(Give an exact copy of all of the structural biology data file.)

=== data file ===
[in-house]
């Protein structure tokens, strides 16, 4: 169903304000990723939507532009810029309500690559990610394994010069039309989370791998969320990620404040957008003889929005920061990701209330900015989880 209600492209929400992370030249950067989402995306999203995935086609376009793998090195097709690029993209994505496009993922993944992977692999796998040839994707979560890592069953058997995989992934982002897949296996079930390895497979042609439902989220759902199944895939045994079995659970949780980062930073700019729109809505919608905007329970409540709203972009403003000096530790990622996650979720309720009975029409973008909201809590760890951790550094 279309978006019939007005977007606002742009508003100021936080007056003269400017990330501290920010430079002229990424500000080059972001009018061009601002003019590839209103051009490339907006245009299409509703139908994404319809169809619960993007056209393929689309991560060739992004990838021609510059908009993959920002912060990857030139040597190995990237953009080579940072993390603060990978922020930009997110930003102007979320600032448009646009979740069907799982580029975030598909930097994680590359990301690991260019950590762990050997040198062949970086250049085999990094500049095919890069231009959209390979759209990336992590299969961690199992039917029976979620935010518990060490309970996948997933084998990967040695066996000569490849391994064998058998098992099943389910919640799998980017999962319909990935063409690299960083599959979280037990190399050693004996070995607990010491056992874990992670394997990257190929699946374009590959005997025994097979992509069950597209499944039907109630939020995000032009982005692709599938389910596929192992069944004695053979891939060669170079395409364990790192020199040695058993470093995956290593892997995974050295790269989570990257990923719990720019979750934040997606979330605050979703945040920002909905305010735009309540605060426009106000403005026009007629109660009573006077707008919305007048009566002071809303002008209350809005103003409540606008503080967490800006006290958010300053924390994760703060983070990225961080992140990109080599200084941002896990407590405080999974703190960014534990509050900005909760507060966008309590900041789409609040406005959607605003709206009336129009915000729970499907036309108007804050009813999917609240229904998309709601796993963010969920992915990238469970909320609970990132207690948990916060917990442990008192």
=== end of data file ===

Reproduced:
[in-house]
């Protein structure tokens, strides 16, 4: 169903304000990723939507532009810029309500690559990610394994010069039309989370791998969320990620404040957008003889929005920061990701209330900015989880 209600492209929400992370030249950067989402995306999203995935086609376009793998090195097709690029993209994505496009993922993944992977692999796998040839994707979560890592069953058997995989992934982002897949296996079930390895497979042609439902989220759902199944895939045994079995659970949780980062930073700019729109809505919608905007329970409540709203972009403003000096530790990622996650979720309720009975029409973008909201809590760890951790550094 279309978006019939007005977007606002742009508003100021936080007056003269400017990330501290920010430079002229990424500000080059972001009018061009601002003019590839209103051009490339907006245009299409509703139908994404319809169809619960993007056209393929689309991560060739992004990838021609510059908009993959920002912060990857030139040597190995990237953009080579940072993390603060990978922020930009997110930003102007979320600032448009646009979740069907799982580029975030598909930097994680590359990301690991260019950590762990050997040198062949970086250049085999990094500049095919890069231009959209390979759209990336992590299969961690199992039917029976979620935010518990060490309970996948997933084998990967040695066996000569490849391994064998058998098992099943389910919640799998980017999962319909990935063409690299960083599959979280037990190399050693004996070995607990010491056992874990992670394997990257190929699946374009590959005997025994097979992509069950597209499944039907109630939020995000032009982005692709599938389910596929192992069944004695053979891939060669170079395409364990790192020199040695058993470093995956290593892997995974050295790269989570990257990923719990720019979750934040997606979330605050979703945040920002909905305010735009309540605060426009106000403005026009007629109660009573006077707008919305007048009566002071809303002008209350809005103003409540606008503080967490800006006290958010300053924390994760703060983070990225961080992140990109080599200084941002896990407590405080999974703190960014534990509050900005909760507060966008309590900041789409609040406005959607605003709206009336129009915000729970499907036309108007804050009813999917609240229904998309709601796993963010969920992915990238469970909320609970990132207690948990916060917990442990008192």